Richard Addinsell (1904-77) is unfortunately regarded as a ‘one work’ composer. The well-known Warsaw Concerto has been popular ever since featuring in the war-time film Dangerous Moonlight. The story is often told of how he pored over the scores of Rachmaninov’s Second and Third Piano Concertos as well as the well-known example by Tchaikovsky, before devising this masterpiece of pastiche. The final score was orchestrated by Vaughan Williams’ one-time amanuensis Roy Douglas.
The light music enthusiast will know of several other film scores with equally good, if slightly less overblown music. I think of Blithe Spirit starring the gorgeous Kay Hammond and Rex Harrison. Then there is Good Bye Mr Chips, the politically driven Love on the Dole and Tale of Two Cities. One of his finest pieces is the ‘March’ from the movie I was Monty’s Double which is as good as similar examples by William Walton and Ron Goodwin.
Less popular, are Richard Addinsell’s other contributions to the piano/orchestra repertoire – The Smokey Mountain Concerto and the sparkling Festival.
The history of Festival is given in booklet for the Marco Polo recording the work by Philip Martin and the BBC Concert Orchestra conducted by Kenneth Alwyn (8.223732). In 1940 the Welsh dramatist Emlyn Williams (1905-87) requested the composer to write a song and some incidental music for his play The Light of Heart. It is assumed that Addinsell did not fulfil the commission. A few years later Williams asked for some more music, this time for a play called Trespass, about ‘a…Cardiff draper with dubious spiritualistic powers.’
This time the music appears to have been written sometime later the composer extracted two numbers from it: Harmony for False Lovers and Festival. The former piece can be heard on YouTube: it is a dark, lugubrious piece that could have been scored for a ‘1960 French love film.'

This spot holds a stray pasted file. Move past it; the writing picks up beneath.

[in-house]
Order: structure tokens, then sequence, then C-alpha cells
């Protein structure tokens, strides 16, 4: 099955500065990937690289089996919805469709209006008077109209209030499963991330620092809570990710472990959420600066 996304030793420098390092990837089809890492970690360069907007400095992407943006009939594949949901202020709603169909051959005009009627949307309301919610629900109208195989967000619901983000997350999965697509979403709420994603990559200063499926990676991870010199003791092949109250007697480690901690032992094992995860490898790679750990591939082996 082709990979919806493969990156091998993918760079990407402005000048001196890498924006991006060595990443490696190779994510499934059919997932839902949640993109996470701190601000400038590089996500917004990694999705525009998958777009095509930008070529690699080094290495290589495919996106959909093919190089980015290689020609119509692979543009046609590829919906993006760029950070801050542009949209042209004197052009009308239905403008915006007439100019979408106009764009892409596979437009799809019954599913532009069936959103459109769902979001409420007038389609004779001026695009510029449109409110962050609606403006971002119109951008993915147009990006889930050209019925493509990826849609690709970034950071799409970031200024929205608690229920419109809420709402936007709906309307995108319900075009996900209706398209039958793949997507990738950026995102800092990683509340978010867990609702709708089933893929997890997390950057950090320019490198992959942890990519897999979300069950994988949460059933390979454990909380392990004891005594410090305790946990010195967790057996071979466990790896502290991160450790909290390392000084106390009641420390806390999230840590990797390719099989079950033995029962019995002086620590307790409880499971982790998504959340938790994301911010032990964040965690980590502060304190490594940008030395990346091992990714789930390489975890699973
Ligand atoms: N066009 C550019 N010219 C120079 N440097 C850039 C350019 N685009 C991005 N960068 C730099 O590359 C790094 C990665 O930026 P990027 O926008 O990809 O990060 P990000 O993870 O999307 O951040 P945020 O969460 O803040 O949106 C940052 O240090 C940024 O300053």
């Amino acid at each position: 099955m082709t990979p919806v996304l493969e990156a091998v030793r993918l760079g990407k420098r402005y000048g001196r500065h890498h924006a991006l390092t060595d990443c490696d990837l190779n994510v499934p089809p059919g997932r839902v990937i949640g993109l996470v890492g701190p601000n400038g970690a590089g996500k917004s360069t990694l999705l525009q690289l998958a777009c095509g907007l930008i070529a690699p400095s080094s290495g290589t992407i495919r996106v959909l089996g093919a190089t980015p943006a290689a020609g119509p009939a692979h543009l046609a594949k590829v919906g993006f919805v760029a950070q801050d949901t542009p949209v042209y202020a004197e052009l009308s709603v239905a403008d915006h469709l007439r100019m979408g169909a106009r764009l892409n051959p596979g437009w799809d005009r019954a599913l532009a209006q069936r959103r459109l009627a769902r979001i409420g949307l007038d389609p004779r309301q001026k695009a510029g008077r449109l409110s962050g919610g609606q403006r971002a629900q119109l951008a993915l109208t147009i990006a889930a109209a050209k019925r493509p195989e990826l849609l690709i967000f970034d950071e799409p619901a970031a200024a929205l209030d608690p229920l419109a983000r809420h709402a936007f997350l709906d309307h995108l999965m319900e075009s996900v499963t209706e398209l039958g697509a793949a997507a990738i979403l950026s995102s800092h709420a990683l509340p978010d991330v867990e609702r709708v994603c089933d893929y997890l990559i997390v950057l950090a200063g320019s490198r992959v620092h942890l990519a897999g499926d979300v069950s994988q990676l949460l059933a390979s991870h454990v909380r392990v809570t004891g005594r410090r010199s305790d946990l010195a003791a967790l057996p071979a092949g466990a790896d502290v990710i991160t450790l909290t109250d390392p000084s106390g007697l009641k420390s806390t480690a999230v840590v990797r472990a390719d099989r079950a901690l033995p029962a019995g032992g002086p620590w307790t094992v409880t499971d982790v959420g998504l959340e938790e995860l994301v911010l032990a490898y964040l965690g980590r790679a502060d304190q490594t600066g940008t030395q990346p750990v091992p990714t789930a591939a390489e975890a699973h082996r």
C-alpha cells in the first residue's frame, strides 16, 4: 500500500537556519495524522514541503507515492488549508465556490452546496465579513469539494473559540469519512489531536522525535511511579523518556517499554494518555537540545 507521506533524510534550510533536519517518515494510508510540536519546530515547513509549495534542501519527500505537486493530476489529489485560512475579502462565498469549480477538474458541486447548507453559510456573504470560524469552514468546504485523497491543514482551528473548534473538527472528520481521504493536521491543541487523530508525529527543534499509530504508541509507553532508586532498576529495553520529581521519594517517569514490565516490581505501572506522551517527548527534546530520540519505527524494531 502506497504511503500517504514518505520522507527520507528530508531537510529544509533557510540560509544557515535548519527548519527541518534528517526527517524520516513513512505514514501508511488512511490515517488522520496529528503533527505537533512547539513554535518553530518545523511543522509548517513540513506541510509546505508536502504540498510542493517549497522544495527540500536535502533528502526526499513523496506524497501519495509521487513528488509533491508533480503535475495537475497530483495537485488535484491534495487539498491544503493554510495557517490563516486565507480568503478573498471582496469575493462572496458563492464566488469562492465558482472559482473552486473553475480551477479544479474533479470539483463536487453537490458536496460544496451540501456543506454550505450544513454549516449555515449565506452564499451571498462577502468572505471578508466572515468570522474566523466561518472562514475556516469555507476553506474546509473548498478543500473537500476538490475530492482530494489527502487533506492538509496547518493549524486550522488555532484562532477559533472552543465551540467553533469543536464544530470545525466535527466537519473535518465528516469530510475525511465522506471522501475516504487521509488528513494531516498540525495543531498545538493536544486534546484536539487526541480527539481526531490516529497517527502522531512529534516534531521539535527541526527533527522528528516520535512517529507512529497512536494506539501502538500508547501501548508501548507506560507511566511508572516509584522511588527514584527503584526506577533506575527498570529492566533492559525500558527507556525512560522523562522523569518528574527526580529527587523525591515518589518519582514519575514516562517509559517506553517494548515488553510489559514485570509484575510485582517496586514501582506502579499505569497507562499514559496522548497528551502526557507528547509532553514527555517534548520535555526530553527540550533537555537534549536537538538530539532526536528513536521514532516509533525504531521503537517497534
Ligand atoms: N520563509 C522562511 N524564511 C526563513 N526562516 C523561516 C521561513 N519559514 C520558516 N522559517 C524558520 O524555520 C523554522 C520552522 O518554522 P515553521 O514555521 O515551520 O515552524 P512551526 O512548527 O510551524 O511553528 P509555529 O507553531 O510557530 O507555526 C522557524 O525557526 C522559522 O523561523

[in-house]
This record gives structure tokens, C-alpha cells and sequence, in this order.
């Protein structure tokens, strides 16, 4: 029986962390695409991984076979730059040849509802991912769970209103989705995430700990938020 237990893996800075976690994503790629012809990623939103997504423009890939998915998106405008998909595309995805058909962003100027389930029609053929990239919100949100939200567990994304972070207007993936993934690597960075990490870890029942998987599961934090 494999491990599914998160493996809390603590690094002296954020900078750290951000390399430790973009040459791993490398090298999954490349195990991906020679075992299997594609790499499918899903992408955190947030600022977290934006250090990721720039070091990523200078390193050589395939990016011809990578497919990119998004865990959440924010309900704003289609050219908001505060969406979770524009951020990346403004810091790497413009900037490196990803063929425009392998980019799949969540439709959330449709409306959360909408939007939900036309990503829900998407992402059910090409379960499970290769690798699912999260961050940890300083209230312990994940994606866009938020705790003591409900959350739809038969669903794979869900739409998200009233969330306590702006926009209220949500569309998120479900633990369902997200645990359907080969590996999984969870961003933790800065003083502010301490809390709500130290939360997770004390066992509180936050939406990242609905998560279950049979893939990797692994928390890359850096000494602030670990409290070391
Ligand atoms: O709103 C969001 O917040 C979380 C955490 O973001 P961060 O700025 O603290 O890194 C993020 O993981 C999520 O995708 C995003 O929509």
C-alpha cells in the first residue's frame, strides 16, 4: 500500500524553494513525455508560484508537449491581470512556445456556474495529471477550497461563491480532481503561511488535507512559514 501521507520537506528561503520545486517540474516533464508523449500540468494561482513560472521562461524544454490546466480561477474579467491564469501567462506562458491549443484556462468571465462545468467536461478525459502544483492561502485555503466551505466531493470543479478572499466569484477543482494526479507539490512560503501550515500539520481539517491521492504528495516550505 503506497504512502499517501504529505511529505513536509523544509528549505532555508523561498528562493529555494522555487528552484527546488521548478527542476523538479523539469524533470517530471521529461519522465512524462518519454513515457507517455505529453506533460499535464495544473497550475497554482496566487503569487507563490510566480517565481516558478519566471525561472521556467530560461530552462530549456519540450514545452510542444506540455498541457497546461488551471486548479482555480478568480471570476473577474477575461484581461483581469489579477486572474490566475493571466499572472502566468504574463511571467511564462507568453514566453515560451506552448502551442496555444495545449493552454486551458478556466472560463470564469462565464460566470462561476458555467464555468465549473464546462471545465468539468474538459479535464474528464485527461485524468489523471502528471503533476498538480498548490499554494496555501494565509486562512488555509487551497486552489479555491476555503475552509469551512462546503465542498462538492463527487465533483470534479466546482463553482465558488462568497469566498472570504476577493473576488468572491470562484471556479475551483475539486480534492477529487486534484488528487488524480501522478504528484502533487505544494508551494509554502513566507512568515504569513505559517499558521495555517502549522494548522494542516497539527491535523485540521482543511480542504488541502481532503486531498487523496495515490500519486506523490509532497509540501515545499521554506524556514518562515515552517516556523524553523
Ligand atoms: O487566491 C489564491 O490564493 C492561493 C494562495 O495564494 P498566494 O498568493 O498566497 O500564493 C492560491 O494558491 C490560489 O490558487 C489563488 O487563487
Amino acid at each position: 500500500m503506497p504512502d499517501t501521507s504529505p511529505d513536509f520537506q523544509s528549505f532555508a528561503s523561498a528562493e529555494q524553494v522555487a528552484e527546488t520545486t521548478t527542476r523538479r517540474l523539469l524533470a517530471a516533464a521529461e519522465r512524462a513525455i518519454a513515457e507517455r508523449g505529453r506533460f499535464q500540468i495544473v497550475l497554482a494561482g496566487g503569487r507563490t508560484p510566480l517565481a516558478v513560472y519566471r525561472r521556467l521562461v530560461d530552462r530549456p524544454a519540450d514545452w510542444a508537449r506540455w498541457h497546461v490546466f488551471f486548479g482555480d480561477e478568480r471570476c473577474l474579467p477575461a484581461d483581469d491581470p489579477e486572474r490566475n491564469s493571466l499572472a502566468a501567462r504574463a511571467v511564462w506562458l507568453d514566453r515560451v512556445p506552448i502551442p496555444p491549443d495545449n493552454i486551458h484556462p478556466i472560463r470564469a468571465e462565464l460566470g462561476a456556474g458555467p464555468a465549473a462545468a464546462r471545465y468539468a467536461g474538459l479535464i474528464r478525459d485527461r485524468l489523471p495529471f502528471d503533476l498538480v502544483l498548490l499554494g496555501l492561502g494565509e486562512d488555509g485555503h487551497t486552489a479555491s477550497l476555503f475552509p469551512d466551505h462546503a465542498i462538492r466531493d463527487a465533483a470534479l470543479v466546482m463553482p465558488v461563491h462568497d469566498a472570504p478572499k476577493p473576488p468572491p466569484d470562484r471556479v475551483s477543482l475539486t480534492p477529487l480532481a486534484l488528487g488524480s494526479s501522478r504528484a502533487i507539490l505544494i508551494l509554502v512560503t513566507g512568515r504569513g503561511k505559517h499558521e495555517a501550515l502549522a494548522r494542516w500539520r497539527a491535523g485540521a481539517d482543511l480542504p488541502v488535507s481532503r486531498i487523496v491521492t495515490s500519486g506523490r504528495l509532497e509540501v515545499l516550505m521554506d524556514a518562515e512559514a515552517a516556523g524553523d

Festival on the other hand, is written as a lively and memorable ‘beguine’. This was a dance form popular in the 1930’s and originated in the islands of Martinique and Guadeloupe. It is a combination of Latin folk-dance and French ballroom dance. It is perhaps best remembered in Cole Porter’s superb ‘Begin the Beguine’ (1935). My favourite recording of this song was made by Julio Iglesias in 1981.
My one criticism of Richard Addinsell’s Festival is that it is too short: it lasts for little over five minutes. The listener is just getting into the Latin mood when this infectious tune comes to an end. It is a well-structured little number that balances the piano and orchestra with consummate skill. For the life of me, I cannot understand why it is not played regularly on Classic FM.
Festival can be heard on YouTube played by The Melachrino Strings conducted by George Melachrino. Interestingly, it was transcribed for two pianos/four hands by Percy Grainger in 1954. Seven years earlier Grainger had made a similar arrangement of the Warsaw Concerto.